Accepting a difficult diagnosis of a loved one can be an overwhelming feeling. No one expects our loved ones to end up with a chronic illness, let alone a terminal condition. There is no right or wrong answer to managing in this environment. You simply have to take each day as it comes. What is helpful is a broad coalition of family and friends that can be called upon to give you a break and offer some downtime. We know exhaustion and physical strain is real in the caregiving space. Taking care of “YOU” is a significant need.
Acknowledge Health Conditions!
You must be careful with loved ones with memory diagnoses(Dementia/Alzheimer/Vascular Conditions/Mental Health Circumstances) because they often relate to, or calm down with familiar faces, voices, and environments. Introduce other family and friends with caution into settings where our care recipients are challenged in this way. If family and friends are offering to help, let them visit ahead of their scheduled assistance, so they can form a relationship. Keeping the irritation and agitation down is vital.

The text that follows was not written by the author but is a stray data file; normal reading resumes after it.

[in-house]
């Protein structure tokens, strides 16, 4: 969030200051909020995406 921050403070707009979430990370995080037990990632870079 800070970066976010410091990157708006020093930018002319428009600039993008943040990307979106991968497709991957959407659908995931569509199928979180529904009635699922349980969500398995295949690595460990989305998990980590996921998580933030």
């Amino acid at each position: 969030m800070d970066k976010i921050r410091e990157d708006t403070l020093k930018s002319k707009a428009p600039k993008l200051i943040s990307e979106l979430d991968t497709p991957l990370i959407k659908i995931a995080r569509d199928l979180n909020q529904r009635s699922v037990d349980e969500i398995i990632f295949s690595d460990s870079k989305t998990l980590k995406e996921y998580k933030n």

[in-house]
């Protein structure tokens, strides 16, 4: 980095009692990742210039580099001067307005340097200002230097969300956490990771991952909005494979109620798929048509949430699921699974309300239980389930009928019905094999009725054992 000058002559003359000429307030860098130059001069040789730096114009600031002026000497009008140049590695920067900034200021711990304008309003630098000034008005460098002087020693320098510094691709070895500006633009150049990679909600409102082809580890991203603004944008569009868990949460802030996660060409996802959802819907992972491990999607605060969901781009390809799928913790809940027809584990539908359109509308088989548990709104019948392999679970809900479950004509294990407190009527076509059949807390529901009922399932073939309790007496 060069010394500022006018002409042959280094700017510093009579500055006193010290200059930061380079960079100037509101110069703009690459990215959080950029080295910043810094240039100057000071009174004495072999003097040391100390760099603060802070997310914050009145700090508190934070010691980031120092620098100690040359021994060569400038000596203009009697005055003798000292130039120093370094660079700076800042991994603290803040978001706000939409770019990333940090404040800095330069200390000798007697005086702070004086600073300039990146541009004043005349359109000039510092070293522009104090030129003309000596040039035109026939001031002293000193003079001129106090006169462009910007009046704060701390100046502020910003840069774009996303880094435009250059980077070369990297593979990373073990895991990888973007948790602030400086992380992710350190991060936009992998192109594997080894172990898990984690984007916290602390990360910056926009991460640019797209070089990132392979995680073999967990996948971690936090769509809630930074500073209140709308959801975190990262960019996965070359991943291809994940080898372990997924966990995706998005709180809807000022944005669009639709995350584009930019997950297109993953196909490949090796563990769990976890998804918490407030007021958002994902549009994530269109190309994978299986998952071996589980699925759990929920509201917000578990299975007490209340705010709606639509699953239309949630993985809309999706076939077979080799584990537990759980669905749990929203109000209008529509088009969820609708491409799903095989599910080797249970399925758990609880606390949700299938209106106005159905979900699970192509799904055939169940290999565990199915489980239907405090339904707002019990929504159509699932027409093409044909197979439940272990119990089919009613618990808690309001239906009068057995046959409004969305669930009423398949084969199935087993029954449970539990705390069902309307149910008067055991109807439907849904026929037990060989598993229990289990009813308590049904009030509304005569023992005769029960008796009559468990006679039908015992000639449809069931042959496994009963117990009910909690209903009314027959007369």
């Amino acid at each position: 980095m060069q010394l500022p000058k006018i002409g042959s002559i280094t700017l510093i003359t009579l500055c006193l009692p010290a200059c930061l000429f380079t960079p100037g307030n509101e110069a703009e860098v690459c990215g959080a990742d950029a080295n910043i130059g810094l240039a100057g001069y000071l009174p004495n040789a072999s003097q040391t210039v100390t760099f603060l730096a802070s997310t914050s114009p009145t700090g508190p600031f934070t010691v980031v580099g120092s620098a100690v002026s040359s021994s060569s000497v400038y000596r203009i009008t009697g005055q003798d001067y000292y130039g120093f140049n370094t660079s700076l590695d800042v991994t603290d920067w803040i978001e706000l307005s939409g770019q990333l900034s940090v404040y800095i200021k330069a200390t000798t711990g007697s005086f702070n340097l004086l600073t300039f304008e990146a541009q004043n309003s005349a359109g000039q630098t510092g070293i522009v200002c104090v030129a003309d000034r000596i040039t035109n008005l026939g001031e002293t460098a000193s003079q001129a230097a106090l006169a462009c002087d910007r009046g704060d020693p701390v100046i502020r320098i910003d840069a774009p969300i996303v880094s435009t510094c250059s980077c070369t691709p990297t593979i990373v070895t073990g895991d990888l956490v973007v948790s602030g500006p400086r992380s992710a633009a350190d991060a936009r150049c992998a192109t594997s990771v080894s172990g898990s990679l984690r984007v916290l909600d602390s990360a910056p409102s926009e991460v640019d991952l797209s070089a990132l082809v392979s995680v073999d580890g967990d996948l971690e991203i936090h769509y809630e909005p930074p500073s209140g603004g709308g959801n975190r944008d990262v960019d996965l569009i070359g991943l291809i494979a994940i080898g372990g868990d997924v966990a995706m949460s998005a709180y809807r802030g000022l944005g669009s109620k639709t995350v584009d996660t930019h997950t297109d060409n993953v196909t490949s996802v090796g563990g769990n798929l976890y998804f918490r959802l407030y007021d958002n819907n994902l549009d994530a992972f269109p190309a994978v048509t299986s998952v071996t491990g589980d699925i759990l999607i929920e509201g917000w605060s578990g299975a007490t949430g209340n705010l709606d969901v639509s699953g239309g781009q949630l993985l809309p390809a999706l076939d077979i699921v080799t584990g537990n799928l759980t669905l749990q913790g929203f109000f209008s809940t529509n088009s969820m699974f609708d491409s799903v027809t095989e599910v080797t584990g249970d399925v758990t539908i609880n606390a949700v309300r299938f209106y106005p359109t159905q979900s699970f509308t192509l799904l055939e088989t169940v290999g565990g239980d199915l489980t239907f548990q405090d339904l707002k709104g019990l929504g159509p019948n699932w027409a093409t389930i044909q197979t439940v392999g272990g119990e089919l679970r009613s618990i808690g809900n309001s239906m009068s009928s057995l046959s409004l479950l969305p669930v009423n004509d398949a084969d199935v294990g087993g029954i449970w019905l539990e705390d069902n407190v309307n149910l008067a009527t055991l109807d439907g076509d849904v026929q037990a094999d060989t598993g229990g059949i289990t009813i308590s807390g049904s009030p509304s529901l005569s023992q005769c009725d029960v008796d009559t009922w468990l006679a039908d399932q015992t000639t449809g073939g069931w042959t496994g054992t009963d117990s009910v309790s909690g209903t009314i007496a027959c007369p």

Observing a loved one’s health decline, can be a profound experience. As a caregiver, you may feel uncomfortable for not providing all the care. But we are human, so sharing with others the caregiving journey is necessary. Guilt cannot be part of this equation. We have to have these conversations. Society is living longer and health challenges will come. Knowing of community support programs is also a way to gain support and breathe. Last, focus on one day at a time. The unknowns of tomorrow, are just that, unknowns, so don’t worry about them. Try your best to make each day, even the challenging ones, a good day. My mother would say…Make it a good day!
As Your Proactive Caregiver Advocate, I know we must acknowledge challenging diagnoses, after all, we can’t change them. So each day, high-five yourself on one good thing accomplished. Be grateful for the small things and keep a positive attitude as our unknown caregiving experiences find us.